Shackleton’s voyage was remarkable, a real test of endurance. Seb’s adventure was the first reenactment using traditional equipment of part of Shackleton’s extraordinary voyage. The team recreated the voyage of the James Caird, the infamous escape attempt by Shackleton and a small team from Elephant Island to South Georgia in a lifeboat, including the crossing of South Georgia’s mountainous interior. Seb’s boat, dwarfed by the waves it sailed, completed that feat only ever previously achieved by Shackleton’s team 100 years ago.
Q. How did you get involved in this extraordinary project?
Not for a second did I think I would be one of the six guys on the boat. In the beginning my involvement was in an advisory role, to help reproduce a very authentic voyage. My research led to us having reindeer hide sleeping bags [Seb hands me a reindeer glove – it loses an extraordinary amount of hair as he passes it to me] and to building an exact replica of the boat Shackleton would have sailed in 1916. I was asked to join the boat team about halfway through the preparations; I said yes without hesitation. It was a once-in-a-lifetime opportunity.
Q.What inspired you to follow in Shackleton’s footsteps?
My inquisitiveness to explore history I think. It’s a tough question. Shackleton inspires me in many ways; there isn’t a single deed or action in isolation which I can pinpoint. Shackleton lived at a time when exploration required brave, loyal and optimistic people to venture into the unknown in order to fill in the blanks at the edge of the map. Organising, funding and equipping expeditions was no trivial thing in 1914; and to then select a crew and lead them effectively in a crisis situation, well, you have to be a very special person to do all that! Shackleton was able to manage the spiritual and physical survival of his men so effectively that he changed the way in which his companions saw the world for good, and that inspires me.
Q. Who built the boat, and was it the same as Shackleton would have used?
The International Boatbuilding Training College in Lowestoft built the hull, and I did a large part of the research in order to make sure we were building it as authentically as possible. The boat was named Alexandra Shackleton (‘AS’ for short) in honour of our patron, Sir Ernest Shackleton’s granddaughter. It was Tim Jarvis, the expedition leader, and Alexandra, who first developed plans for the boat and the expedition; my role was then to bring the expedition to life.
As we were building the AS, I often looked inside and thought how uncomfortable and cramped it looked, and it really was. During the build I couldn’t help thinking that this was a bad idea, so I spent a couple of mid-winter nights inside the bare hull. Despite being covered in frost the following morning, I was toasty warm in my reindeer skins. At that point I realised I was already immersing myself in the history, so I pressed on; I enjoyed it.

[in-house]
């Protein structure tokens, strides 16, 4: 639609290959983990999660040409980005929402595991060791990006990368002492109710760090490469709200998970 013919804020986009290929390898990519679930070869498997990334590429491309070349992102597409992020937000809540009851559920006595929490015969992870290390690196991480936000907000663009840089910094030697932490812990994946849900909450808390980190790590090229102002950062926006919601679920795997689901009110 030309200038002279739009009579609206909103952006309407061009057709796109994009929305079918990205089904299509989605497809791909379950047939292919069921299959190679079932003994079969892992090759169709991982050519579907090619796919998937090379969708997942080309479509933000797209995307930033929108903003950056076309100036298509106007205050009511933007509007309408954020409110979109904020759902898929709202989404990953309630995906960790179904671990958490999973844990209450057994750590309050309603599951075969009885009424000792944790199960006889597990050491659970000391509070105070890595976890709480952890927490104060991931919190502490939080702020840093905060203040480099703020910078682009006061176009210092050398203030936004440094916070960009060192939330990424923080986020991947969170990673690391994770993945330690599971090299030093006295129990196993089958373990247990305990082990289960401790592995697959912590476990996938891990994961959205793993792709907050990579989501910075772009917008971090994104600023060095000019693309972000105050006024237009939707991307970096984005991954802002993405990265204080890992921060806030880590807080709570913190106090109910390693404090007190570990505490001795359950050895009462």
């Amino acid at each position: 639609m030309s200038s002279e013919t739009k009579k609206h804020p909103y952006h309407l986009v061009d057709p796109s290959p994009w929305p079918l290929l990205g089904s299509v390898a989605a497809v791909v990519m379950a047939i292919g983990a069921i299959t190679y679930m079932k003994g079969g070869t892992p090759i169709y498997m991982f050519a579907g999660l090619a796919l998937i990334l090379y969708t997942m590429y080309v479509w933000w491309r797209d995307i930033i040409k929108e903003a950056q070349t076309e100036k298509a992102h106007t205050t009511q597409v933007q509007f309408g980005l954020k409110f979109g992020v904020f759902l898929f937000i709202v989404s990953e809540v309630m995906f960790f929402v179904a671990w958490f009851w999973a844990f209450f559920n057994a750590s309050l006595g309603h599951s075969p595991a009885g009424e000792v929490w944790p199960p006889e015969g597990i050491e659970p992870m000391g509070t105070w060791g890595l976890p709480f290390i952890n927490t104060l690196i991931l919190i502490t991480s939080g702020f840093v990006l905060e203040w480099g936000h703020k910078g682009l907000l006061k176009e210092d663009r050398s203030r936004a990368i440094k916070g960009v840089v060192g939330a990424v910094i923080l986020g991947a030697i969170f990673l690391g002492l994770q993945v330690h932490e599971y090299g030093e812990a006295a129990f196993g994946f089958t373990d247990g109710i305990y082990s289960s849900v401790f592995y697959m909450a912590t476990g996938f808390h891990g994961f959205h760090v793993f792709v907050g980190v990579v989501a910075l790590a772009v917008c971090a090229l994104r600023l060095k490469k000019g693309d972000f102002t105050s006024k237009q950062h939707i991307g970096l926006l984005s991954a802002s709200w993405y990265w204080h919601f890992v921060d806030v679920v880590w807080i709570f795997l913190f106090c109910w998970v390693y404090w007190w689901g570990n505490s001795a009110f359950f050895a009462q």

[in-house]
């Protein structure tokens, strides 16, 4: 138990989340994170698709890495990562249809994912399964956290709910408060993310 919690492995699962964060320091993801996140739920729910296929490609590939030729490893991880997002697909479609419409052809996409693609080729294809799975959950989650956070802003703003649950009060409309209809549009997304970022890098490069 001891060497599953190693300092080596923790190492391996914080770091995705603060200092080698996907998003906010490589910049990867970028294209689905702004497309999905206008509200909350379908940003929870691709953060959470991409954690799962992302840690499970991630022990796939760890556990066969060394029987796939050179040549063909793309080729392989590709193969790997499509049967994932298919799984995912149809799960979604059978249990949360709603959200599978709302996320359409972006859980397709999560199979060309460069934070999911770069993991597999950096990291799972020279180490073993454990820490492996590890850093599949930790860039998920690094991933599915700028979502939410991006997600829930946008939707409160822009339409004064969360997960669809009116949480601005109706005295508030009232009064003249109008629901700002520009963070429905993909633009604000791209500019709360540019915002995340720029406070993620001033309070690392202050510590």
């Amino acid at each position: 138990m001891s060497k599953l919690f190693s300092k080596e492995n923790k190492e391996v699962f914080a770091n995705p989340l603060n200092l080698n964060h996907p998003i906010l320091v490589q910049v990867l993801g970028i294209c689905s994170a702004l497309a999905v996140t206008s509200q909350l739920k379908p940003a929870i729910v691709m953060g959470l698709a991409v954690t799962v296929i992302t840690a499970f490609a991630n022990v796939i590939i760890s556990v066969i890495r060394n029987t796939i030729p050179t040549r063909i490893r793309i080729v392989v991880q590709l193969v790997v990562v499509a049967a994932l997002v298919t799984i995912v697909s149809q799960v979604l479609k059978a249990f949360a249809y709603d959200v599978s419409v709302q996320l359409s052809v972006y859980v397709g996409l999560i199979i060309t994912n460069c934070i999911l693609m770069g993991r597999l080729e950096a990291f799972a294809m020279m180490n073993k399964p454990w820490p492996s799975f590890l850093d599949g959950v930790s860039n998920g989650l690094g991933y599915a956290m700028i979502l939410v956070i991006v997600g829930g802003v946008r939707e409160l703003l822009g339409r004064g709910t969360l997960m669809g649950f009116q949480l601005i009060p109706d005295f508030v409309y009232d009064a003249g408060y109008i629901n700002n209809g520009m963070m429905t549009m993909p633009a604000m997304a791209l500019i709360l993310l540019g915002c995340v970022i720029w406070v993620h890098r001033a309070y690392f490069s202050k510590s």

Several times when we were out on the sea during the expedition in rough weather, snow and ice accumulated on the sails and ropes. Down below in the living space, ten of the team lived in fairly squalid conditions, every so often getting a boot in the face, or picking reindeer hair out of the food. We stopped complaining after the third day because we knew it was going to be our way of life for at least two weeks. We were like sardines in a can. In terms of back up, we tried to keep things as equal with Shackleton as possible, but of course we didn’t want to die doing it, so although we used a lot of period equipment we did have modern emergency equipment and radios on board, and the presence of a support vessel, Australis. We joked that if a passing ship found us, they would probably have offered us assistance… and we would have had to politely decline! That would have been an interesting radio conversation with the Master of that ship.
Q. How long did it take you to build the boat?
It took about two years to build the boat and another six months to equip her ready for sea. At the time, it was a faithful replica given the extent of our knowledge and the limited budget. We made every effort to retain as many original features as possible including handmade flax sails and coarse manilla rigging ropes, we cooked on a Primus paraffin stove, and we navigated with sextant and compass. Since coming back from the expedition I have learnt a great deal more about the boat and in the end I decided to personally commission a second replica – the most accurate replica ever made. This new boat embodies every lesson learnt from the expedition, archival research and traditional boat building skills. She will be named ‘J.Caird’ (after the lifeboat Shackleton used himself) and in future she will be available for sailing to anyone with an interest in Shackleton history.
Q, How did you get the Alexandra Shackleton to your starting point?